* 1/3 cup molasses
* ¾ cup dark brown sugar
* ¾ cup plain flour
* 1 ½ cup buttermilk
* 2 tsp. baking soda
* 1 tsp. cardamom, ground
* ½ freshly grated nutmeg
* ¼ cup whole wheat flour
* 2 tsp. cinnamon, ground
* 1 tsp. baking powder
* ½ tsp. sea salt, ground fine
* 2 tsp. freshly grated ginger
* For the Glaze
* 2/3 cup confectioner’s sugar
* Juice and zest of 1 clementine
* 1 lemon juiced
* For decorations
* 1 small pomegranate seeds
* Green raw pistachios
Allow oven to heat to 350. Lightly grease a 9 X 5 loaf pan
Allow the molasses, sugar, and butter to melt in a medium saucepan. Stir thoroughly and take off of heat. Let it cool a little. Add eggs and buttermilk.
Sift salt, baking powder, spices, baking soda, and flour in a bowl. Add liquid ingredients a little at a time, stirring thoroughly each time. Once evenly mixed, pour into the prepared loaf pan and bake for 45 minutes. Cover with aluminum foil to prevent top from burning. Bake another 10 to 15 minutes until loaf has risen and feels firm to touch. A toothpick inserted comes out cleans indicates doneness.
Place cake on wire rack and cool.
To make clementine glaze. Mix together confectioner’s sugar, clementine juice and zest, and lemon juice until you have a sticky icing. It shouldn’t be too thin or the glaze won’t stay on cake.
Remove cake from pan and pierce top of cake in several places. Drizzle glaze over the cake and sprinkle with pomegranate seeds and pistachios.
Saffron Buns (Lussebullar)
These buns also known as St. Lucia buns are from Sweden. These are normally eaten on St. Lucia’s Day which is December 13. They are enjoyed throughout the Christmas season now. Lussebullar can have many shapes. Some symbols are Christian: the church doors and crosses, others heaten. Lussekatter or Lucia’s cats are the most traditional. They can also be shaped as braided wreaths, hearts, or crowns.
* 2 tbsp. raisins
* 4 to 4 ½ cups flour
* 1 cup whole milk
* ½ tsp. salt
* 1 egg, lightly beaten
* ¼ cup lukewarm water
* 1 room temperature egg, lightly beaten
* ¾ cup sugar
* 1 stick butter, cut into pieces
* ½ tsp. saffron threads, crumbled
* 1 pkg. or 2 ½ tsp. active dry yeast
Heat oven to 400.
Mix the milk and the butter in a saucepan on medium low heat, and stir constantly until all of the butter has melted. Set off of heat and mix in saffron. Put aside so it can cool a little.
In another bowl, mix the yeast into the lukewarm water and let proof about 10 minutes. When milk has cooled to lukewarm, stir in yeast, sugar, egg, salt, and 4 cups flour. Add the remaining flour as needed to make soft dough. It is going to be slightly sticky.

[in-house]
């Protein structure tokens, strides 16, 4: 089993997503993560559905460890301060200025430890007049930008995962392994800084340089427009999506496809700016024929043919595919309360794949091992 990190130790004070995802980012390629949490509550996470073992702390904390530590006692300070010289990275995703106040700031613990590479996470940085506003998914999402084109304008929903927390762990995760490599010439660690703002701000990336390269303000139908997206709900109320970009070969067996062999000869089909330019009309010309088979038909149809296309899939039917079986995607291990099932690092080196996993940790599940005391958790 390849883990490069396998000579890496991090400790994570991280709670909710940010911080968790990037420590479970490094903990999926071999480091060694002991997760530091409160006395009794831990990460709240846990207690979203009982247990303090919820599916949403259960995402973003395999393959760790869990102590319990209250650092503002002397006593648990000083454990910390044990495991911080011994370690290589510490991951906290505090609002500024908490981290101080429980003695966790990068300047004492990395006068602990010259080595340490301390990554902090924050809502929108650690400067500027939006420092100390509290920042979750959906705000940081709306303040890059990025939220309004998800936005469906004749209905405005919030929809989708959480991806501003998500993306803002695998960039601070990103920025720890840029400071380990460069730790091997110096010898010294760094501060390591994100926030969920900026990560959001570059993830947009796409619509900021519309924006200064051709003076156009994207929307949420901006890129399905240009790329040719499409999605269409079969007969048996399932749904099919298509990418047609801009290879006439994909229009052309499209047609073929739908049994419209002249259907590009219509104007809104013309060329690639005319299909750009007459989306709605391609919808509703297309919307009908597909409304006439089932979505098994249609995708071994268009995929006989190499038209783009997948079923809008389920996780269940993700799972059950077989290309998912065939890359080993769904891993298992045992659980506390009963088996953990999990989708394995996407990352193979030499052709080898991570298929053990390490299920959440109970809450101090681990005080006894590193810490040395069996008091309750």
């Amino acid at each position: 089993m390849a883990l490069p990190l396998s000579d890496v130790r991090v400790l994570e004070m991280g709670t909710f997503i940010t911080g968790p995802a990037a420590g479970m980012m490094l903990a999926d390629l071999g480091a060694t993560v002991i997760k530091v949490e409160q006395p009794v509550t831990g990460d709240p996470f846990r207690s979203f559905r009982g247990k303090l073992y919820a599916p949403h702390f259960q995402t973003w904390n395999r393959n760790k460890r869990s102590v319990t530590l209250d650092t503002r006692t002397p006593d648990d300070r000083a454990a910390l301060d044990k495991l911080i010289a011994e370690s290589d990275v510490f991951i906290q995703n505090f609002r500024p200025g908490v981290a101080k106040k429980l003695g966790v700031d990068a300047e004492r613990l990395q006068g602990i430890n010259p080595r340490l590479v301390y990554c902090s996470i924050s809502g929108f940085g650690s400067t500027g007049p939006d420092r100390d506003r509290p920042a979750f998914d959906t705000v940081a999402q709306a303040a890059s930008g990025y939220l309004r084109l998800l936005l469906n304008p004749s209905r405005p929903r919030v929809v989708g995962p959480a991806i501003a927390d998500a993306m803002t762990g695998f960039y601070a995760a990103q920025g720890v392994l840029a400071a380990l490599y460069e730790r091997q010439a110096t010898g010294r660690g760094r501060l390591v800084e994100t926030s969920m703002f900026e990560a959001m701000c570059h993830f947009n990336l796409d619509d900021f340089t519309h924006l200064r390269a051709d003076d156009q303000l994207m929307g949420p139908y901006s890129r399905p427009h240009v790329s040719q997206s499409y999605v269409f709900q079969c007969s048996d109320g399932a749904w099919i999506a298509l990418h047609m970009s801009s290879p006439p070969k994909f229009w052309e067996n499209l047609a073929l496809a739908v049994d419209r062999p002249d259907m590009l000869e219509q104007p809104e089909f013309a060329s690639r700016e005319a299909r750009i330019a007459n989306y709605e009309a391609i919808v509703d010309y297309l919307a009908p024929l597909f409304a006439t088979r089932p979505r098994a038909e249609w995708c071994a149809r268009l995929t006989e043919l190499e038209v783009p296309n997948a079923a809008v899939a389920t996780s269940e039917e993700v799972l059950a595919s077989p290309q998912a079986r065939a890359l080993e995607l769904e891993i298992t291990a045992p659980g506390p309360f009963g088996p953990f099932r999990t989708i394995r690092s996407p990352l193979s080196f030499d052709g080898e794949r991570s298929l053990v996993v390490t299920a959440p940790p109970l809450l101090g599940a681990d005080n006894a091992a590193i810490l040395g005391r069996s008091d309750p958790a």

Knead dough on a floured surface until it has become elastic, should be about 10 minutes. Make sure you don’t use too much flour. Put the dough in a large bowl that has been greased and coat with the oil. Drape a towel over it and set is a warm area and let it rise to double its size.
Line a couple of baking sheets with parchment. Push down dough. Divide into 18 pieces. Divide each piece in half. Roll each half between hands until strand is 4 inches long. To make Lucia’s Cats, put 2 strands together lengthwise. Turn each end in toward the center to make 4 coils. To make golden wagons, lay one strand over the other to form an X. Turn the 4 ends toward center to form coils. Transfer buns to baking sheet a raisin firmly into center of coils. Repeat until dough is used up. Cover buns and let rise in a warm place until puffy. This should take 30 to 40 minutes.
Brush buns with beaten eggs. Bake until golden about 15 minutes.
Vanilla Cookies (Vaniljekranse)
* 1 egg yolk
* 3 ½ oz. ground almonds
* Pinch salt
* 1 cup butter, chopped
* 2/3 cup superfine sugar
* 1 ½ cup plain flour, plus more to dust
* 2 vanilla beans
Split vanilla lengthwise, scrape out the seeds. Sift the flour, sugar, and salt into a bowl. Cut butter into flour with pastry cutter or use fingers until mixture resembles crumbs. Add ground almonds and vanilla seeds. Add the egg yolk, work the mixture with your fingers until dough forms a ball. Kneed on lightly floured surface for 1 to 2 minutes, wrap in plastic wrap and chill overnight.
To bake, heat oven to 400. Roll the dough into logs each one measuring 2 x 3/8 inch. Curl them into a ring and press the ends together. Place on lined baking sheets. Bake for 7 minutes. Allow to cool. Can be stored for 3 to 4 weeks. These probably won’t last that long.
Jelly Roll (Rulltarta)
Try doing this jelly roll instead of a buche de Noel for your next Holiday feast. It will take less time and it’s just as delicious.
* 1 to 1 ½ cups lingonberry preserves or whatever jam you prefer
* 3 eggs
* ¼ tsp. ground cloves
* 1 tsp. cinnamon
* 1 tsp baking powder
* 4 ½ tsp. flour
* 1/3 cup potato starch
* ½ tsp ground ginger
* 2/3 cup sugar plus 2 tbsp.
Allow the oven to heat to 350. Take a 12 x 15 jelly roll pan and line it with parchment paper.
Break eggs into bowl of mixer. Beat on high for 2 minutes. Slowly add the 2/3 cup sugar and continue to beat for 3 minutes, until is has thickened and is pale.
In small bowl, stir together potato starch, cloves, ginger, cinnamon, baking powder, and flour. Fold this mixture and the egg mixture gently together until completel combined.
Pour batter in the pans and spread the batter out evenly Bake until puffed and golden about 15 minutes. When insert a toothpick it should come out clean.